Sweat trickled down my brow as I guided my class through our final sun salutation. 25 pairs of keen eyes absorbed every motion, hungry for direction. India’s early monsoon season’s humidity crept through the open widows and engulfed us like a wet wool blanket.
The patter of feet broke our balance as a red-faced monkey darted across the rooftop and swung into the open widow ceil, flashing wild eyes and dagger-like teeth. I silently steered the startled class into child pose to avoid eye contact with him. We remained calm until the sketchy creature lost interest and scurried atop the tin roof. With our hands at hearts center, the group simultaneously bowed into Namaste, pleased to overcome yet another one of India’s challenges through our practice.
The joys of teaching yoga differ with every type, class, city, state, country and continent. Instructing in holy Rishikesh, India will drastically vary from a class in trendy LA, California. So if you’re open to diversity and improvising, this is a job you can throw over your shoulder and take everywhere.
Yoga is both an ancient practice and an up and coming trend.
Therefore, there is demand around the globe! The process of becoming an instructor is simple. Do your homework and find a school that suits you. I recommend one through Yoga Alliance. You can find inexpensive courses, mainly in India where you can enjoy an authentic experience. If a course close to home is more convenient, there are options for extended programs that fit into a normal schedule. Definitely try different types of yoga before choosing a specific focus. Find your ideal fit, as there is something for everyone. I recommend researching and attempting Hatha, Vinyasa, Yin, Iyengar, Bikram, Ashtanga, Shivanda, Kundalini, Anusara, Restorative, Kripalu, Viniyoga and Heated vs non-Heated before making a final decision.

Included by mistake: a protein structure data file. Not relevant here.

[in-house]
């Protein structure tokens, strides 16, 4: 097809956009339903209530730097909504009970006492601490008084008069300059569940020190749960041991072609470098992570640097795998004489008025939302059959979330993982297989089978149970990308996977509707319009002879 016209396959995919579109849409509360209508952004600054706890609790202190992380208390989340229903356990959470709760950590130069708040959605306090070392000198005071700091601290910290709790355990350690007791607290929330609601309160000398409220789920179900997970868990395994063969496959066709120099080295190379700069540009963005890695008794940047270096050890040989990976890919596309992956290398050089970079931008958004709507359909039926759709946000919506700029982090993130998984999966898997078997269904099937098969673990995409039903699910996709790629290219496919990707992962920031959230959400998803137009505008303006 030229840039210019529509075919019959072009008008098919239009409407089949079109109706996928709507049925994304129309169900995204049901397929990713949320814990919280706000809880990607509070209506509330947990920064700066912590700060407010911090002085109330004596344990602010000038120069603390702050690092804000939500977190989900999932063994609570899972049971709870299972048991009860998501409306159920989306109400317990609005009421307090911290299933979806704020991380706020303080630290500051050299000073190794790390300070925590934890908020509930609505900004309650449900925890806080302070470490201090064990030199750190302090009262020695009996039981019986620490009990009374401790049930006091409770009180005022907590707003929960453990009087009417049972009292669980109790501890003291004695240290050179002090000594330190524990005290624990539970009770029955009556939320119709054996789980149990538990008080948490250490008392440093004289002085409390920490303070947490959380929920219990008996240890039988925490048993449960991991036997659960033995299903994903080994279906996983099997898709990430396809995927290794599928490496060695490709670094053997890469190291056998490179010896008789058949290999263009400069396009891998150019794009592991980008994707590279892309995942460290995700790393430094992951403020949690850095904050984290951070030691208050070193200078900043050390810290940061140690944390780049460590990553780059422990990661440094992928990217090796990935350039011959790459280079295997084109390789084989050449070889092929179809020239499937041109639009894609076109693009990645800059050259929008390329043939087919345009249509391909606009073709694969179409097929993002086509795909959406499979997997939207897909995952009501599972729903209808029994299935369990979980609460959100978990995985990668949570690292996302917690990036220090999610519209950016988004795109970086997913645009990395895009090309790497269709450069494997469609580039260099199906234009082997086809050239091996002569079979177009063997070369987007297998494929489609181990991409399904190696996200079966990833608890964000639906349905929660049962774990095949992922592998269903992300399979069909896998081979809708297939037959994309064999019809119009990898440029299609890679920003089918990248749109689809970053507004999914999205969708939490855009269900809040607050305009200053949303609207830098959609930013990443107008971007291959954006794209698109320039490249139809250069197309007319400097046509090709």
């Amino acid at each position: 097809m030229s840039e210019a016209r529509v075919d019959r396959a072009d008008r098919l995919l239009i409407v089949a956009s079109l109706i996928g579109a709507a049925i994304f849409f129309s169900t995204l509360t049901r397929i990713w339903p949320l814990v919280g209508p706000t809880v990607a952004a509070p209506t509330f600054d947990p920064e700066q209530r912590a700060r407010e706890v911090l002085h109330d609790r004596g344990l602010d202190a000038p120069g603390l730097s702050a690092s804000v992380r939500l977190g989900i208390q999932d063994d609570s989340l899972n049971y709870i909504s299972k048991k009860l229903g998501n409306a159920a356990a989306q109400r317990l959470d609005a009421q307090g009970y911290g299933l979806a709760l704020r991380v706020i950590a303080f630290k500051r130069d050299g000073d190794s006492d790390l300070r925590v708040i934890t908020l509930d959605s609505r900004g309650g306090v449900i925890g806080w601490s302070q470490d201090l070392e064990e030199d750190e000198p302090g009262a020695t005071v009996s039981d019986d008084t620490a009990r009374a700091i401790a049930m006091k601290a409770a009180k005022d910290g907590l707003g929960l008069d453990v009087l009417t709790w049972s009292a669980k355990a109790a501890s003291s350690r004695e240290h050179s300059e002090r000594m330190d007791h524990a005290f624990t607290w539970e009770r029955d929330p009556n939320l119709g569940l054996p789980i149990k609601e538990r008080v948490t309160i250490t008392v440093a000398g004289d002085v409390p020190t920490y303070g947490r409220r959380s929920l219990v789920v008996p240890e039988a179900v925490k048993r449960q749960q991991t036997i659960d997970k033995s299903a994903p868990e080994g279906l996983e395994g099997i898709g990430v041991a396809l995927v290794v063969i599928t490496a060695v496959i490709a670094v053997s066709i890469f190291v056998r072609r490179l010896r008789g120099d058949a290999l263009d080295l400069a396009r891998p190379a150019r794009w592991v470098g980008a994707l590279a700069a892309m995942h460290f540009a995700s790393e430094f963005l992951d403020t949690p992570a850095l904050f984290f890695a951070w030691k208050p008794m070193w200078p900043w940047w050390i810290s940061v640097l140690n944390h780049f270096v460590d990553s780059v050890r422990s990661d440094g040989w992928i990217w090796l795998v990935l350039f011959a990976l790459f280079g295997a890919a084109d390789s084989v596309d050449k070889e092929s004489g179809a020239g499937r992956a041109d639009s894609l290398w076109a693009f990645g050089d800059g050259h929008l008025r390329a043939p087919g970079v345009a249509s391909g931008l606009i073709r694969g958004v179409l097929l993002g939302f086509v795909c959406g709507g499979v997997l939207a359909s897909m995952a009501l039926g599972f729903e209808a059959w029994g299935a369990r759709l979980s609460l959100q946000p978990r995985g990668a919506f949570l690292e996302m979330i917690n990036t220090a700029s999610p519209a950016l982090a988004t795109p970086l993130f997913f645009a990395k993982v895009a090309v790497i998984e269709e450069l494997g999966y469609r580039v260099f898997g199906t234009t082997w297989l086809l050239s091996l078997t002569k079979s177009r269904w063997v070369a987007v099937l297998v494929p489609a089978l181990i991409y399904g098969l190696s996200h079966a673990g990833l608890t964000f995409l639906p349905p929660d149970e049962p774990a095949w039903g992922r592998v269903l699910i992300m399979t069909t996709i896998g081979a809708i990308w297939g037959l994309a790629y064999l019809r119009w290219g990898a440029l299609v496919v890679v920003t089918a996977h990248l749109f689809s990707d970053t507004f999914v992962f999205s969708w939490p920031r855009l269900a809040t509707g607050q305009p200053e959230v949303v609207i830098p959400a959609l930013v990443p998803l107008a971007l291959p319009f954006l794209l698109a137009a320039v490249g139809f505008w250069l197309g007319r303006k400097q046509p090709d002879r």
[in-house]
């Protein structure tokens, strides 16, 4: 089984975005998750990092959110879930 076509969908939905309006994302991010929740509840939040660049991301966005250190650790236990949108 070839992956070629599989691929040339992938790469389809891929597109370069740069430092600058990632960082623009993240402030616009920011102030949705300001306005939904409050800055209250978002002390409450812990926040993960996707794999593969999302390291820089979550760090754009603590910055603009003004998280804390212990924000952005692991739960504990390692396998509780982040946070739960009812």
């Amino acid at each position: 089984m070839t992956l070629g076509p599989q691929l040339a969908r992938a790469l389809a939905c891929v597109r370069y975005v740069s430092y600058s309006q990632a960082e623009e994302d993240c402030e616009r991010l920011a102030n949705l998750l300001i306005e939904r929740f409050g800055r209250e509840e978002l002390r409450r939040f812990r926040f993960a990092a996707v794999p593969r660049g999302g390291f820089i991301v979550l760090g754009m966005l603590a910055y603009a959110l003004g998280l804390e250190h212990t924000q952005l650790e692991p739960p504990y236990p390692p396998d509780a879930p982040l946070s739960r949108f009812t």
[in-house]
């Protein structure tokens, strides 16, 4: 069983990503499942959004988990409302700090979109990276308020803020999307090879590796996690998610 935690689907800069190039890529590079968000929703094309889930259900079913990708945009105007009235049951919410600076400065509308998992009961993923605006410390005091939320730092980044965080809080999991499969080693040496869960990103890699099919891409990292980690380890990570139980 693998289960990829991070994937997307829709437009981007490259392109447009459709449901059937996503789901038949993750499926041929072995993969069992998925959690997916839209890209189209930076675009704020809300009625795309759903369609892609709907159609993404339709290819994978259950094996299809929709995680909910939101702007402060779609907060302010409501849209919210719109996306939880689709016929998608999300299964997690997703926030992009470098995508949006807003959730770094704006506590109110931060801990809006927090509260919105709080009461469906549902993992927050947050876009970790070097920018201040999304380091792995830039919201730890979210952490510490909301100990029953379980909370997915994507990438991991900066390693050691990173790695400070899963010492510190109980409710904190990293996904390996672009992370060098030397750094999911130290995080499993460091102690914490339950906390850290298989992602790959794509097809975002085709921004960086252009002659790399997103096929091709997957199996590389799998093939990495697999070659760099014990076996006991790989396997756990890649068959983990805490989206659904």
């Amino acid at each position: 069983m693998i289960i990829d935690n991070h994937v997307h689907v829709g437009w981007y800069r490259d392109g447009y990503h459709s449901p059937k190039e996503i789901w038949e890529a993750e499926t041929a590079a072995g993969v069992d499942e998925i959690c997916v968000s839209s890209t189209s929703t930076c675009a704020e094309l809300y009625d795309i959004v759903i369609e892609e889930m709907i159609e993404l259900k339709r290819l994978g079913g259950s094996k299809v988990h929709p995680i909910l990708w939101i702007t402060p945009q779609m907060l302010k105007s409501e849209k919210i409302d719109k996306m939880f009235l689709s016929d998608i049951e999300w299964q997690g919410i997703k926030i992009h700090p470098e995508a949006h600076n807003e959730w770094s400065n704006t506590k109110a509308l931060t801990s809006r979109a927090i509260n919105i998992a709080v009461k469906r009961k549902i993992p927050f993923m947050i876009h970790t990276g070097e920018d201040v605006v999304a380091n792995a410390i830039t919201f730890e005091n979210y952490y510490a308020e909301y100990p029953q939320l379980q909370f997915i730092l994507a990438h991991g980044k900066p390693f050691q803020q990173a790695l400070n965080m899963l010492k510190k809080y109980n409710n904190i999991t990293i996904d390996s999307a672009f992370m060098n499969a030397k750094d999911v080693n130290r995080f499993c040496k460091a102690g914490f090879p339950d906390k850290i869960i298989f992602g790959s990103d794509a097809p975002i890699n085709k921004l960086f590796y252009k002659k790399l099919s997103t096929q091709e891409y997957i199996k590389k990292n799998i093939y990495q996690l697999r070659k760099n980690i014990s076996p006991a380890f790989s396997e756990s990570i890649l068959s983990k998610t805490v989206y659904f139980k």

I know that seems like a long list, but you test-drive a car before you buy it, right? Find your niche.
After certification, tenaciously search for jobs online or in your neighborhood. Gaining experience in your home is the best way to build your confidence and resume. Start with teaching friends or family. Build, grow and exercise patience. Whatever you do, get started as soon as possible! Instructing gets easier by the class, so don’t let being a beginner intimidate you.
You can also pick a location and merely show up! Faith and trust can get you far. I have taught in America, Australia and Europe this way. Yoga is everywhere in the US and Australia, so that’s a great place to get started. Australia also offers a great working holiday visa for foreigners. Yoga is also quite prevalent in Asia, primarily the South East. The European market is up and coming, and Latin America is speckled with retreats! Africa has many yoga projects, and is popular in the South. Believe it or not, even Antarctica has some studios! However, I wouldn’t highly recommend the icy continent. Yoga is best in warmer climates.
Once you have a little experience under your belt, you can apply to teach worldwide. Working at retreats is a great way to travel around various locations. When hired for a retreat, travel expenses, meals and accommodation are typically covered. Those are some major money saving perks.
Yoga is a flexible way to earn money on the go. Abroad you will most likely be paid in cash, and though it’s not mega bucks, the work is fun and fulfilling while keeping you fit at the same time. You can teach full or part time, and even volunteer or do a work trade program. So go get certified and root your tree pose into a warm sand beach in Bali.
Very descriptive blog, I liked that a lot. Will there be a part 2?